Cuban ‘President’ Says Goodbye to New York with Salsa Dance, Bongo Performance
Cuban “President” Miguel Díaz-Canel, who is subordinate to dictator Raúl Castro, appeared on video salsa dancing and playing drums at an event to cap off his visit to the United Nations in New York last week.
The visit – nominally to speak at the U.N. General Assembly, though his subsequent outings appear to make it seem like more of a vacation – concluded with his return to Havana Sunday evening. The Castro regime typically bans Cubans from making such trips to the United States, particularly if they are known to support democracy and human rights.
On Monday, the Spain-based Diario de Cuba published a video reportedly showing Díaz-Canel enjoying his last moments in the United States at a concert by a band featuring the son of Cuban Revolution figure Juan Almeida Bosque.
The outlet CiberCuba reports that the clip of Díaz-Canel dancing salsa appears to have been uploaded online by the Cuban ambassador to Belgium Norma Goicochea Estenoz, who celebrated the figureheads moves. “My president dancing at an event concluding his excellent first visit to the United Nations in New York,” she reportedly wrote on Sunday.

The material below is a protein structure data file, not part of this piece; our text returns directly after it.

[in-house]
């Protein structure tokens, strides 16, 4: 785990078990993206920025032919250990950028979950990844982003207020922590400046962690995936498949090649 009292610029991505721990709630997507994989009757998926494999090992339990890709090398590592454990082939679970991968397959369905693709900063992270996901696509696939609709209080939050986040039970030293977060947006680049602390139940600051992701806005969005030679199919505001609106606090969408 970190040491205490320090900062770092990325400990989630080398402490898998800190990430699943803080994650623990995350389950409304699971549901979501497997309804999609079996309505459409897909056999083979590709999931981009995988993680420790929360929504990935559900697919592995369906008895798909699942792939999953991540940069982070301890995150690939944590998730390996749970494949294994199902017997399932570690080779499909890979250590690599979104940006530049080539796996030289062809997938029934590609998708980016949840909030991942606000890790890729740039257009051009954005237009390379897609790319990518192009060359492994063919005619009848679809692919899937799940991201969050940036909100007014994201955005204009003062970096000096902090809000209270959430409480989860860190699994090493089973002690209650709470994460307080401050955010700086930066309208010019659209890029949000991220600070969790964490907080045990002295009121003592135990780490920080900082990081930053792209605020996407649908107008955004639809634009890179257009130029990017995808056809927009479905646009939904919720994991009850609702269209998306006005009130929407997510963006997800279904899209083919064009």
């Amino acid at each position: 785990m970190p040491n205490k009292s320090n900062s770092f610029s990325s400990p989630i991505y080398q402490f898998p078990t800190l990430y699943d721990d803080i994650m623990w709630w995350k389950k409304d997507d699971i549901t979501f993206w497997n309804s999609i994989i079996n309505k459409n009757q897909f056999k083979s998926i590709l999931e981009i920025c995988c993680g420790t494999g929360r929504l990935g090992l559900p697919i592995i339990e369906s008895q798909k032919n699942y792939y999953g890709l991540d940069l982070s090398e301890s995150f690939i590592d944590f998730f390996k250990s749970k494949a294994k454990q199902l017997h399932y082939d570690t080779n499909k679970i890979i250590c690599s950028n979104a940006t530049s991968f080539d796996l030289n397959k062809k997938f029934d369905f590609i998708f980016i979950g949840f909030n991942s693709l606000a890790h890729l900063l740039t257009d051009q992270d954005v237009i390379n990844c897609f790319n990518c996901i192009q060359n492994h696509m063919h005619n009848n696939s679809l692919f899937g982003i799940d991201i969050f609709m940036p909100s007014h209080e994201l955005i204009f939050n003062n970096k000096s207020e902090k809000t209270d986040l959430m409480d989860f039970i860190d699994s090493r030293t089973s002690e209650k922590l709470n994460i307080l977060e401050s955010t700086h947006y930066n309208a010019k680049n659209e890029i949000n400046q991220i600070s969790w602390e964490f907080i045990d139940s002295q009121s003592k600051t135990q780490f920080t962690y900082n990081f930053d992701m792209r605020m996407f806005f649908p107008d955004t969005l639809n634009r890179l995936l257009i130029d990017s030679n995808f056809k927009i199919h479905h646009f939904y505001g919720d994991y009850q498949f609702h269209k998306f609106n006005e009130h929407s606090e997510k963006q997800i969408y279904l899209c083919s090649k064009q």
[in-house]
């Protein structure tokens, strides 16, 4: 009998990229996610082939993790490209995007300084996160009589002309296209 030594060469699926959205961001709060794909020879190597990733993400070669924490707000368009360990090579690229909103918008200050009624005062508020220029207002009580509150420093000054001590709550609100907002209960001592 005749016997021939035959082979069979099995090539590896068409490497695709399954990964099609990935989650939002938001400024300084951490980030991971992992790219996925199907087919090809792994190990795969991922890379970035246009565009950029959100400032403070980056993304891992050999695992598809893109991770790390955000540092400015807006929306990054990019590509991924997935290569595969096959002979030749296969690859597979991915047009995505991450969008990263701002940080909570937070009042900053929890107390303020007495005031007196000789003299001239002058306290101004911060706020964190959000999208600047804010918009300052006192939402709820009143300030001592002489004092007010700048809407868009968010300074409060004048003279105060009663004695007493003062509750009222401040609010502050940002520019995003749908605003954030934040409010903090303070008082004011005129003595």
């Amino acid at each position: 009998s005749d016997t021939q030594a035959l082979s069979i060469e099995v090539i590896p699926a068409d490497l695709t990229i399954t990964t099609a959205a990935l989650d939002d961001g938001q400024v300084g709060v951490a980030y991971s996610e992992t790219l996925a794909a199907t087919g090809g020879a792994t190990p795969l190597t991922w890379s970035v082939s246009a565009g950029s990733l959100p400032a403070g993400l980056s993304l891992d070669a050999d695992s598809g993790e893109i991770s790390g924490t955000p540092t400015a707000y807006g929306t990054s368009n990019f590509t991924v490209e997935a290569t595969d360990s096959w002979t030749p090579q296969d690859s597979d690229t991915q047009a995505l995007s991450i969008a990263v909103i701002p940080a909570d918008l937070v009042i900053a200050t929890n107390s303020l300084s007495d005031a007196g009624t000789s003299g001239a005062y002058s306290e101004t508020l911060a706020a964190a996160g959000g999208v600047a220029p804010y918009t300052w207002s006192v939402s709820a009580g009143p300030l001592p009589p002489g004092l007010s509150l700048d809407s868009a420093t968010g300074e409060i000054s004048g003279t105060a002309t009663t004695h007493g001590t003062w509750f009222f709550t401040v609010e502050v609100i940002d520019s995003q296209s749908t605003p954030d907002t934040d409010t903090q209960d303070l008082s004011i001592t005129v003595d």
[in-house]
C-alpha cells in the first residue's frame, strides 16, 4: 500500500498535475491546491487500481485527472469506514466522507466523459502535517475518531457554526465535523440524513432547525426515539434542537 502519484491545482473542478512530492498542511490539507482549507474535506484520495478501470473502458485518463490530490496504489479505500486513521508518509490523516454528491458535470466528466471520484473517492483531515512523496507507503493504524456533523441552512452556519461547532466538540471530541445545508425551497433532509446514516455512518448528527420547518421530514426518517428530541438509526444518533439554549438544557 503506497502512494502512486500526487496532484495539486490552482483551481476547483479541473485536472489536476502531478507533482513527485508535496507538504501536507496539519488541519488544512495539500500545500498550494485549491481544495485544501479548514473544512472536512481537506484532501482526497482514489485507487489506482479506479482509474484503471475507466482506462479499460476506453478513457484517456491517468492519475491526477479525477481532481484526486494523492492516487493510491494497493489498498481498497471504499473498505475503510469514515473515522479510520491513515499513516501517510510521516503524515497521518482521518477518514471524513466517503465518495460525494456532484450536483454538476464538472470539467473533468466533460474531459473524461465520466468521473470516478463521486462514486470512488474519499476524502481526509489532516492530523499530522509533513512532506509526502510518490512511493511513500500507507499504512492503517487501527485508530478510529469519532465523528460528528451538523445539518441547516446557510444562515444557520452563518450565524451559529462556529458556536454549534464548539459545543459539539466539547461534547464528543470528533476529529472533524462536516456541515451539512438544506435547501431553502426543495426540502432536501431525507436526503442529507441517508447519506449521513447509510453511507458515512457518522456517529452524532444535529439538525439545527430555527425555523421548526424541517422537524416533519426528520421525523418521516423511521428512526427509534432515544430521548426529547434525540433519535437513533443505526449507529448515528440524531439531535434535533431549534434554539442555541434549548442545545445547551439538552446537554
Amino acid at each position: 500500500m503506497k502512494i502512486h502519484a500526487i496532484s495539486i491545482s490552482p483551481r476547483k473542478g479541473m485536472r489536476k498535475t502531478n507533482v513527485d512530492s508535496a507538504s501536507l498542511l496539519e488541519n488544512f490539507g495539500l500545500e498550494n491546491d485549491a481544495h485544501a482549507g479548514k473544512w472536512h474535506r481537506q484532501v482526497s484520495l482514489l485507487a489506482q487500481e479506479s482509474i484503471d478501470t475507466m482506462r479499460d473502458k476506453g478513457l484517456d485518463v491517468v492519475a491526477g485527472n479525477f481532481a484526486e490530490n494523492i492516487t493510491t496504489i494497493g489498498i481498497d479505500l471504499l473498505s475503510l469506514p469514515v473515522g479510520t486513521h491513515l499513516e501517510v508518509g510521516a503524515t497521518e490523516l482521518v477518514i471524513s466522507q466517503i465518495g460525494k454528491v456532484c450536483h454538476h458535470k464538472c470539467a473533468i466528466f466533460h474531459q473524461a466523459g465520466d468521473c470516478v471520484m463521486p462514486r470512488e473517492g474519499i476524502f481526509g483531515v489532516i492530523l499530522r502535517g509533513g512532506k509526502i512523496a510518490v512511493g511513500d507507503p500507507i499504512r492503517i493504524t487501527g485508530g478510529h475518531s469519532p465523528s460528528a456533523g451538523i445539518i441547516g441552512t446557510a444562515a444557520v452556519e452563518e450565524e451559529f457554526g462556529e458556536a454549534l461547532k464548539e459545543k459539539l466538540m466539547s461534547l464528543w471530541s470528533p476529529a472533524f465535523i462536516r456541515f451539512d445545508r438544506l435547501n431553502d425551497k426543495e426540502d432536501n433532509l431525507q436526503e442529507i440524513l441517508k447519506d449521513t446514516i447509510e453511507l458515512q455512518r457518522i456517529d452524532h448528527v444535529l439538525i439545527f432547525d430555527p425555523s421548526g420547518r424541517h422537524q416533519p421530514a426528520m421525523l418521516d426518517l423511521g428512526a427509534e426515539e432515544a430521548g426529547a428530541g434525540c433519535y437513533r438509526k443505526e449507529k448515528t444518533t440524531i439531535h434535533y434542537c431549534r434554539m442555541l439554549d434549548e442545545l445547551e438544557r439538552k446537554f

The videos appear to be of the same event given the appearance of the location and Díaz-Canel wearing the same clothes in both. It was not, reportedly, the only time that Díaz-Canel played drums during his stay in New York, however.
During another event, Díaz-Canel – who, like most of the Castro regime’s leaders, is white – was photographed playing bongos at an event at Riverside Church in Harlem with attendees dressed in white, a color with deep significance in the Cuban Yoruba/Lukumí pagan community, which is largely Afro-Cuban.
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